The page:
Software Engineering/ROS

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What the hell is ROS?

ROS stands for Robot Operating System. It is a set of tools and libraries (frameworks) to help create robotic systems. At the very basic level, ROS allows you to create nodes (different modules of your robot) that communicate with each other in a very modular way (and gives you tools to monitor the communication).

Why ROS?

  • Learning from our past mistakes (avoid reinventing the wheel).
  • Utilize all the tools (for monitoring and debugging).
  • Use already-existing libraries instead of creating them from scratch.
  • Fastest way to get a robot up and running.


Here are instructions for beginners:

  • Install Ubuntu 14.04 on your laptop (you may use a virtual machine if you really want to). Get familiar with using the Bash terminal (a quick search for Bash tutorial brings up this). I recommend you go over this if you're not comfortable with using the terminal.
  • Install ROS Indigo by following instructions here.
  • Go over these tutorials in this order: #1, #2, #3, #4, #5, #7, #9, #11, #13, #15, #16, and then the rest.

How to set up a ROS system

What you need to do:

  • Install ROS Indigo (The distribution (distro) we use).
  • Clone the repo on your machine (to get a local copy).
  • Source the setup.bash file for your particular ROS installation (usually in /opt/ros/<ros-distro>/
  • Now you can go into the catkin workspace folder of your repo (usually catkin_ws), then run catkin_make to build the packages (will be stored in build and devel folders).
  • Source the the file in your devel folder in order to access the packages in the repo (assuming you built them by running catkin_make).
  • Now you can run your packages and do stuff to them.

Note: You can paste the source commands into your ~/.bashrc file if you want to avoid typing in the source commands in every terminal you ever open...

Yet another note: when creating new packages, make sure to include the package.xml and CMakeLists.txt files. Check out this article for Using CMake.

Switching ROS distros

If you decide to switch to another ROS distro, then just source its setup.bash instead of the old one. Now delete your old devel and build folders and then run catkin_make again. Run the following command to check whether your system has actually switched distros (read the name of the distro in the response): `export | grep ROS`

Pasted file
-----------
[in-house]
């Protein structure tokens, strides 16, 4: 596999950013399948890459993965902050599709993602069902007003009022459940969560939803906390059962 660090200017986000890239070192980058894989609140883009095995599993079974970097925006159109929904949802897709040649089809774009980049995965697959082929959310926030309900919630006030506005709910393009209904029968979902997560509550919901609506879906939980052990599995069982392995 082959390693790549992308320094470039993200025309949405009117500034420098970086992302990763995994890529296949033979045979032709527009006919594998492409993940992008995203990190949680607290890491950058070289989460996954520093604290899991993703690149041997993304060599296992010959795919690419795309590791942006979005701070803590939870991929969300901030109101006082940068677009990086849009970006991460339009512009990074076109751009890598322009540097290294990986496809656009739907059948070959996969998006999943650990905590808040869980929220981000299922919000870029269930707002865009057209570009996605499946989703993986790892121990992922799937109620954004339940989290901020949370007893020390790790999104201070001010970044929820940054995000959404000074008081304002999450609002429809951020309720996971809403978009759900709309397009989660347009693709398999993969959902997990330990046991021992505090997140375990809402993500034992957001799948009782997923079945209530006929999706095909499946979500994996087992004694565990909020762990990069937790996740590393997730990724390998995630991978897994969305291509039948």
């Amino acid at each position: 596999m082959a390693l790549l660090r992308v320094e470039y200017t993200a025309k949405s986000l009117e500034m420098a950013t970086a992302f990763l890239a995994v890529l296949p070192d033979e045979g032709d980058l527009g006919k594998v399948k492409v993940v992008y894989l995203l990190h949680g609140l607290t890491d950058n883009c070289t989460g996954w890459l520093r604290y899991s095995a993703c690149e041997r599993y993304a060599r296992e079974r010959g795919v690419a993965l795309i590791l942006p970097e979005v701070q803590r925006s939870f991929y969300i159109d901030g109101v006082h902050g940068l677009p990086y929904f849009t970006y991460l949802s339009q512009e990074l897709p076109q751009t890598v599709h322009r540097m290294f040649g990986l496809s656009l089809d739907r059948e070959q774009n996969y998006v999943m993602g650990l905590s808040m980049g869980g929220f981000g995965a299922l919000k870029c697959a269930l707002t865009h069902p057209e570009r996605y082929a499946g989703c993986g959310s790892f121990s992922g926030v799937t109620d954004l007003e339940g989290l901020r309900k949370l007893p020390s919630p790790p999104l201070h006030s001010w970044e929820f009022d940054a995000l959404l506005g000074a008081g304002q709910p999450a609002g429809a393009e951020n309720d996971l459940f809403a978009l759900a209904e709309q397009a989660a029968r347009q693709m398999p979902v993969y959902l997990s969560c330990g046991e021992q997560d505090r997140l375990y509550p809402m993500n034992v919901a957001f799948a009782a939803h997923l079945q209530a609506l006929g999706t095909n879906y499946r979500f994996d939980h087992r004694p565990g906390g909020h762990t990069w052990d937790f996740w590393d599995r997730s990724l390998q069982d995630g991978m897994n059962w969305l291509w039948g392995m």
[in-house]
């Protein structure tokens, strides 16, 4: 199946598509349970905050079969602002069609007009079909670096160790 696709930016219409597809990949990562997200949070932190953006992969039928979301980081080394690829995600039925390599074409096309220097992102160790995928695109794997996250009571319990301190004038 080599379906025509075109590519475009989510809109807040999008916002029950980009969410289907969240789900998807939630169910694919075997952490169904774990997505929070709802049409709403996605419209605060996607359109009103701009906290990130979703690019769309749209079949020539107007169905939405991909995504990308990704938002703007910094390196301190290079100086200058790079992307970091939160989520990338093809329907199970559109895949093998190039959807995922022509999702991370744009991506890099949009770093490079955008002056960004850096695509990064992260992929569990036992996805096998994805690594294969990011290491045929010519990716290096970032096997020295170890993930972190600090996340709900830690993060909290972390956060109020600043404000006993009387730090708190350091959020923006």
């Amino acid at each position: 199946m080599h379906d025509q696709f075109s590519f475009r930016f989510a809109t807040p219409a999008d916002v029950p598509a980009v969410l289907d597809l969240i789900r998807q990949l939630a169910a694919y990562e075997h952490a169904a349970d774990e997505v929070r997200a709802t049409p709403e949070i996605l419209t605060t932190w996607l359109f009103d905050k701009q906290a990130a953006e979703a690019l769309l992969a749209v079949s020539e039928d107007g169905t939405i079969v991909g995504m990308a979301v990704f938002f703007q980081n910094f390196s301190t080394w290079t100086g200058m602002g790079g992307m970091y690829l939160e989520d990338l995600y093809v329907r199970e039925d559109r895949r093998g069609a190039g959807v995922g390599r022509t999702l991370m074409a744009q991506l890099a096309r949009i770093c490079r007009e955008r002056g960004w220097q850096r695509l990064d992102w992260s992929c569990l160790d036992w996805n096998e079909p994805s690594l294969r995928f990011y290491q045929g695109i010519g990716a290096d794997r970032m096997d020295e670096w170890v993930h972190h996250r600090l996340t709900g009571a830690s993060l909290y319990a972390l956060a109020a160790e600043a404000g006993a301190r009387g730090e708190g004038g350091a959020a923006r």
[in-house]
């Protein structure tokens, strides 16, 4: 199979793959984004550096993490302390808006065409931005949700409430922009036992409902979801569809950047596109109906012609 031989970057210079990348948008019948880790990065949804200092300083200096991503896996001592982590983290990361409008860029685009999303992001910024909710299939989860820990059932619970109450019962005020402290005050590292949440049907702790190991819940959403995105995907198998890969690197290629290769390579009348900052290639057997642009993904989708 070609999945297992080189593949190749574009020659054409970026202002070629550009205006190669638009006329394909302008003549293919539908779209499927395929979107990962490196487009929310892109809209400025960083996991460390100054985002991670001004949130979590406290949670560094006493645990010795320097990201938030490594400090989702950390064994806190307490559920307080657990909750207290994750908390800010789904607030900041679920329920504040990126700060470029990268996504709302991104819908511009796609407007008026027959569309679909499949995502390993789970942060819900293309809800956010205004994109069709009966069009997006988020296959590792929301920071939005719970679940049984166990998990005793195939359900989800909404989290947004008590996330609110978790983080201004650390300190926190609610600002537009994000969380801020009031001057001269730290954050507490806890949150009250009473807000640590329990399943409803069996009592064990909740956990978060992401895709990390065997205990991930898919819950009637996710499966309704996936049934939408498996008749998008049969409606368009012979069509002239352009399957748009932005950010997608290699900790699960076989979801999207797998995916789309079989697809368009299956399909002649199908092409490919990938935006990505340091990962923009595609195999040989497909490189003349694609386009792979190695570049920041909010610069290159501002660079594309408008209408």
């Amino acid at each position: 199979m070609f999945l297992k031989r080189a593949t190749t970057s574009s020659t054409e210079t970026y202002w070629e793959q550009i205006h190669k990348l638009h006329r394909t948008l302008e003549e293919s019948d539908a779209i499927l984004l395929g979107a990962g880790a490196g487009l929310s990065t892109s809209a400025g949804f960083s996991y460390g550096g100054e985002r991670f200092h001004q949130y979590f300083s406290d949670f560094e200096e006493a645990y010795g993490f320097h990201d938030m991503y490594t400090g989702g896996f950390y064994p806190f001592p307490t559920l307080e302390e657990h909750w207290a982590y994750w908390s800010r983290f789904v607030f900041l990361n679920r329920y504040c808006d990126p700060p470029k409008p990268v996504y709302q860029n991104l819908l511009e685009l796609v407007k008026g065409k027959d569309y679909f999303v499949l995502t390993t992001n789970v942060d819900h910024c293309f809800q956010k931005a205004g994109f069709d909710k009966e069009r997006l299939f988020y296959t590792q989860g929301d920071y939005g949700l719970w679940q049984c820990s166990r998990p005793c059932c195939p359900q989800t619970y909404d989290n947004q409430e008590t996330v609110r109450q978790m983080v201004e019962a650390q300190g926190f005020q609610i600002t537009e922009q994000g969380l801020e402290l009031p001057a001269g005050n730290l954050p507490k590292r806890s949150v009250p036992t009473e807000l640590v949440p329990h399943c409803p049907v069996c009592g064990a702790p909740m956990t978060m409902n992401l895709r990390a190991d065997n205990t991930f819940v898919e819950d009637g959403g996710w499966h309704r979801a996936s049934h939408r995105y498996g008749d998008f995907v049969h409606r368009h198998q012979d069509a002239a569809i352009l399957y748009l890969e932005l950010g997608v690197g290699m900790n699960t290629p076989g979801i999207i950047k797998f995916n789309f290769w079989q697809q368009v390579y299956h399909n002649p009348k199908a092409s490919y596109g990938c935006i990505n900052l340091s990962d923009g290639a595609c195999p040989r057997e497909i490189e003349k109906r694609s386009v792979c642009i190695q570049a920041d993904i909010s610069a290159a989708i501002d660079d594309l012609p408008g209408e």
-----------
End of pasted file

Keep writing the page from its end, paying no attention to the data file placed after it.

C++ and Python

With ROS, you can write nodes in either C++ or Python (and they automatically work together). Since most of our code relies on C++ libraries (such as SerialPort), most of our nodes will be written in C++. Read the article on C++ Tips. Some nodes may be written in Python for prototyping (if possible and if they make life easier).

Useful ROS Tricks

  • When running a ROS node using `rosrun`, you can remap arguments or assign parameters as shown here.
  • Make sure your package is set up right, and that your message files are being generated properly (very common kind of build error).

Notes & Hints (useful things we learned along the way)

  • The documentation might seem to be a bit shotty and sparse sometimes. That's ok, try the QA website or ask more experienced members.
  • Remember, there's a few books out there for ROS; make sure you read them whenever you get bogged down on a problem!
  • Give yourself a pat on the back; this is pretty hardcore stuff, so it's normal to feel frustrated and challenged.
  • Most importantly, plan and design your code WAAAY before you actually START writing the code. First, make a sketch with pencil and paper. Then, try to fill it in with higher-level pseudo-code. Afterwards, write a comment block for each function (with proper documentation standards) explaining (in plain English) what it takes as parameters, what it does, and what it returns. 95% of the bug-catching and head-scratching will be done by now (automatically). Finally, fill in your beautiful comment blocks with actual code and run tests.


List of Readings